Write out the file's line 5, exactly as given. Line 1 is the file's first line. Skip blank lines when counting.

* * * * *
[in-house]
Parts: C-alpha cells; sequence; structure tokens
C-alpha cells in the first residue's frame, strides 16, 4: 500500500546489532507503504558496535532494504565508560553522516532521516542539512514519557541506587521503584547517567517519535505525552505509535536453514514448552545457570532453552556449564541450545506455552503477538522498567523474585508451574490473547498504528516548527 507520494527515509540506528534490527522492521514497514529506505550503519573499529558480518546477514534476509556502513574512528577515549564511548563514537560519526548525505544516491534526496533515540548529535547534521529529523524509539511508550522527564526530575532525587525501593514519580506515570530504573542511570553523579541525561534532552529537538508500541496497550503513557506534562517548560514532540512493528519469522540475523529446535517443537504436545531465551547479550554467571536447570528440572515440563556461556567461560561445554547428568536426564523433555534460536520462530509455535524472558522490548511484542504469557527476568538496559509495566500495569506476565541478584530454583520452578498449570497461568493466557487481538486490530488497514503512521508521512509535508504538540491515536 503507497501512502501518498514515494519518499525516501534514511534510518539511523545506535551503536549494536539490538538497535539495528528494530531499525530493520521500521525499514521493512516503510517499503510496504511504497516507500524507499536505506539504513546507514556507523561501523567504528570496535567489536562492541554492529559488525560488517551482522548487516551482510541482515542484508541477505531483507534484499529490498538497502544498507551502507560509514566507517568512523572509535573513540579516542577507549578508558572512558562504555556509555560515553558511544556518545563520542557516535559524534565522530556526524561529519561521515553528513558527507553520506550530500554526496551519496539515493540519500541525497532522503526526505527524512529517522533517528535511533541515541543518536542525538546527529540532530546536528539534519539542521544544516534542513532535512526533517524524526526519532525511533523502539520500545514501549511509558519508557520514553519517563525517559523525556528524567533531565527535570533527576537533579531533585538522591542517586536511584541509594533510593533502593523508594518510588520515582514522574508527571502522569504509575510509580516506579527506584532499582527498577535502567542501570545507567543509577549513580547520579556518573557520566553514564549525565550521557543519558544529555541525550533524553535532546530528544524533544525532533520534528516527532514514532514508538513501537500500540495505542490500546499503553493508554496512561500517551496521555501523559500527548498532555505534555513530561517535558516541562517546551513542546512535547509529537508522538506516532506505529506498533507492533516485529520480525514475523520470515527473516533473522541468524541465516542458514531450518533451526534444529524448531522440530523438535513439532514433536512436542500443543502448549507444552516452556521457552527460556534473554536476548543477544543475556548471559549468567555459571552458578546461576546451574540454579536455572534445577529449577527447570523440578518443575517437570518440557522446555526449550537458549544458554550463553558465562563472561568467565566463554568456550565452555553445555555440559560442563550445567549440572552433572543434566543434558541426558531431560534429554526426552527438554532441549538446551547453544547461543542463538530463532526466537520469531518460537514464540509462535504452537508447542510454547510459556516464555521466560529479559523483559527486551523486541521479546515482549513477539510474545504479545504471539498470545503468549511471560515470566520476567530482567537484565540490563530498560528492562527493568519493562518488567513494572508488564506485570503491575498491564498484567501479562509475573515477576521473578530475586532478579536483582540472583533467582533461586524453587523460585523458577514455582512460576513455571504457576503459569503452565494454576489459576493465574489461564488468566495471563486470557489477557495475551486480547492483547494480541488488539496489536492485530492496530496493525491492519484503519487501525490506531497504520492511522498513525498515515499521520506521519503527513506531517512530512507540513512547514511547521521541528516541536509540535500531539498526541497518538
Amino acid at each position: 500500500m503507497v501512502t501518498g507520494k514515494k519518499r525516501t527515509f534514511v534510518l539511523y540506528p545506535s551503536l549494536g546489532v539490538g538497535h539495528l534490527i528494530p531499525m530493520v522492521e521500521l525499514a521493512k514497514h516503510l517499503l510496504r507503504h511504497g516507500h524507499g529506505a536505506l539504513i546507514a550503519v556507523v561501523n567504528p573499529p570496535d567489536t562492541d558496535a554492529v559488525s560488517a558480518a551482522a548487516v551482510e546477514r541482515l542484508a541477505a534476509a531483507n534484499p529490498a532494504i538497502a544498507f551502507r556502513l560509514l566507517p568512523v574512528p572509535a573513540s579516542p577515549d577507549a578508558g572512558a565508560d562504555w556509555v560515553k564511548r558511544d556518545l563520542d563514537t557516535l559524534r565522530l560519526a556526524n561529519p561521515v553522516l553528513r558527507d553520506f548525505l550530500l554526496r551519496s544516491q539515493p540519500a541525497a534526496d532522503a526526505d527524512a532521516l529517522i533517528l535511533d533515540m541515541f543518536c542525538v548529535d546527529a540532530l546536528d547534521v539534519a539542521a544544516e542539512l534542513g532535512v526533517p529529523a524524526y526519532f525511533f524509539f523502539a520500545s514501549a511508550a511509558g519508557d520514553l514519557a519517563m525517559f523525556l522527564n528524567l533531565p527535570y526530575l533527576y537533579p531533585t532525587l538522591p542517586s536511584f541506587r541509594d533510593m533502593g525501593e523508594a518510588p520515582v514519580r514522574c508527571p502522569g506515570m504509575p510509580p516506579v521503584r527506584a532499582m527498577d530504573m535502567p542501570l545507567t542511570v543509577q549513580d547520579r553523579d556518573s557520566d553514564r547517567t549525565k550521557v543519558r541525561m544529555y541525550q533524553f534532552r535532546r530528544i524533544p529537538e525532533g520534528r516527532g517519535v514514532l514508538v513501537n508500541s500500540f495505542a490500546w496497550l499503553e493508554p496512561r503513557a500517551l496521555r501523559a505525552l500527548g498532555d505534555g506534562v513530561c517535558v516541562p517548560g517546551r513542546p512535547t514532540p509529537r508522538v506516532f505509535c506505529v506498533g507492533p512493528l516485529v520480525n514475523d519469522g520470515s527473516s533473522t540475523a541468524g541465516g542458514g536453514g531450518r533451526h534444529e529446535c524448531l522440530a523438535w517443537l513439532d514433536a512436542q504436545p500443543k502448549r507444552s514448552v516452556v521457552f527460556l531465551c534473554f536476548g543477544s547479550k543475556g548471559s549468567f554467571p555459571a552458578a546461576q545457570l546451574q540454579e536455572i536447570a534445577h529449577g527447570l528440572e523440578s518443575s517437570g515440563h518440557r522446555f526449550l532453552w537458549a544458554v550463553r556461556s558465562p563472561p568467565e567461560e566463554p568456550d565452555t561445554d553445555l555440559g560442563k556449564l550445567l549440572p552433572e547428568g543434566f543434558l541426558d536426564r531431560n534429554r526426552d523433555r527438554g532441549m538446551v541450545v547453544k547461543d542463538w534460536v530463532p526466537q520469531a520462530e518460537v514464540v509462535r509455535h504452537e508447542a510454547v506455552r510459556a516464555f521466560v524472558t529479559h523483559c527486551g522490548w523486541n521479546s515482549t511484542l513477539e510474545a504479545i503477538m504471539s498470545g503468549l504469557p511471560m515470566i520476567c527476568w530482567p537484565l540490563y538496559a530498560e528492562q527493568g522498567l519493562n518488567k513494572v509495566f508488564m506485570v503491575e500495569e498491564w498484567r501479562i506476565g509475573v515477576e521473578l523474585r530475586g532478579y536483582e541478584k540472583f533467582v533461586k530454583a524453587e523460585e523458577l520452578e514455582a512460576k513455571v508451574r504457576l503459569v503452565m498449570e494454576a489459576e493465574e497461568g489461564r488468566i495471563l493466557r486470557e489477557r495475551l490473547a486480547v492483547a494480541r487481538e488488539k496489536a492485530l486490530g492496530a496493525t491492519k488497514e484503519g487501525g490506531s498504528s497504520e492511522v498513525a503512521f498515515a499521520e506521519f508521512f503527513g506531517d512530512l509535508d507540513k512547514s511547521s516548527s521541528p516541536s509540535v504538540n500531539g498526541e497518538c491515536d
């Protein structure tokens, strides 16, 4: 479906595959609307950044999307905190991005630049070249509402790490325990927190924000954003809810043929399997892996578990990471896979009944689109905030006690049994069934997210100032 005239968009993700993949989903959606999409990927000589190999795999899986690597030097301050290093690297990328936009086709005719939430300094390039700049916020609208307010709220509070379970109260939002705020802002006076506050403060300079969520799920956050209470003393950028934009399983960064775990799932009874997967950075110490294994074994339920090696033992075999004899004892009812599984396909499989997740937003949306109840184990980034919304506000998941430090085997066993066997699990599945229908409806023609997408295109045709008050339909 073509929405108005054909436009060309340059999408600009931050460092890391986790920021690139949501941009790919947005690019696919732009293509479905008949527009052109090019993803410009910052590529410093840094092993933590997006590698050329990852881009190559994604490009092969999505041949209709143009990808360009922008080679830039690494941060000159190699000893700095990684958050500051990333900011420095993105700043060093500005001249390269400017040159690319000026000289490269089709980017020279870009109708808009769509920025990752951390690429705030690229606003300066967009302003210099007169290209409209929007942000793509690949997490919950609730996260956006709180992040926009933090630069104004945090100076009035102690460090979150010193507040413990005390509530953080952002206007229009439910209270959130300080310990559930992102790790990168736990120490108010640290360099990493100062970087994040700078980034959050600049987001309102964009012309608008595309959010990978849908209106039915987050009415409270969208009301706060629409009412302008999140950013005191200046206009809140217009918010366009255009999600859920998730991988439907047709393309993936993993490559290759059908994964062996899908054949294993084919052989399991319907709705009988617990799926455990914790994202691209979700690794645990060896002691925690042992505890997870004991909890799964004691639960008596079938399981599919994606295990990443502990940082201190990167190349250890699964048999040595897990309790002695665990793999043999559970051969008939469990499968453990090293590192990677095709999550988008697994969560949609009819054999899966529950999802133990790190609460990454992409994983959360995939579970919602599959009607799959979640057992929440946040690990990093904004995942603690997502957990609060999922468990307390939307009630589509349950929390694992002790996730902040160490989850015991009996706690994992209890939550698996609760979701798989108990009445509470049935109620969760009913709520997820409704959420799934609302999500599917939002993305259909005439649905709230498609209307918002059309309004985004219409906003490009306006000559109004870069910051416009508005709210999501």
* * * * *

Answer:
């Protein structure tokens, strides 16, 4: 479906595959609307950044999307905190991005630049070249509402790490325990927190924000954003809810043929399997892996578990990471896979009944689109905030006690049994069934997210100032 005239968009993700993949989903959606999409990927000589190999795999899986690597030097301050290093690297990328936009086709005719939430300094390039700049916020609208307010709220509070379970109260939002705020802002006076506050403060300079969520799920956050209470003393950028934009399983960064775990799932009874997967950075110490294994074994339920090696033992075999004899004892009812599984396909499989997740937003949306109840184990980034919304506000998941430090085997066993066997699990599945229908409806023609997408295109045709008050339909 073509929405108005054909436009060309340059999408600009931050460092890391986790920021690139949501941009790919947005690019696919732009293509479905008949527009052109090019993803410009910052590529410093840094092993933590997006590698050329990852881009190559994604490009092969999505041949209709143009990808360009922008080679830039690494941060000159190699000893700095990684958050500051990333900011420095993105700043060093500005001249390269400017040159690319000026000289490269089709980017020279870009109708808009769509920025990752951390690429705030690229606003300066967009302003210099007169290209409209929007942000793509690949997490919950609730996260956006709180992040926009933090630069104004945090100076009035102690460090979150010193507040413990005390509530953080952002206007229009439910209270959130300080310990559930992102790790990168736990120490108010640290360099990493100062970087994040700078980034959050600049987001309102964009012309608008595309959010990978849908209106039915987050009415409270969208009301706060629409009412302008999140950013005191200046206009809140217009918010366009255009999600859920998730991988439907047709393309993936993993490559290759059908994964062996899908054949294993084919052989399991319907709705009988617990799926455990914790994202691209979700690794645990060896002691925690042992505890997870004991909890799964004691639960008596079938399981599919994606295990990443502990940082201190990167190349250890699964048999040595897990309790002695665990793999043999559970051969008939469990499968453990090293590192990677095709999550988008697994969560949609009819054999899966529950999802133990790190609460990454992409994983959360995939579970919602599959009607799959979640057992929440946040690990990093904004995942603690997502957990609060999922468990307390939307009630589509349950929390694992002790996730902040160490989850015991009996706690994992209890939550698996609760979701798989108990009445509470049935109620969760009913709520997820409704959420799934609302999500599917939002993305259909005439649905709230498609209307918002059309309004985004219409906003490009306006000559109004870069910051416009508005709210999501």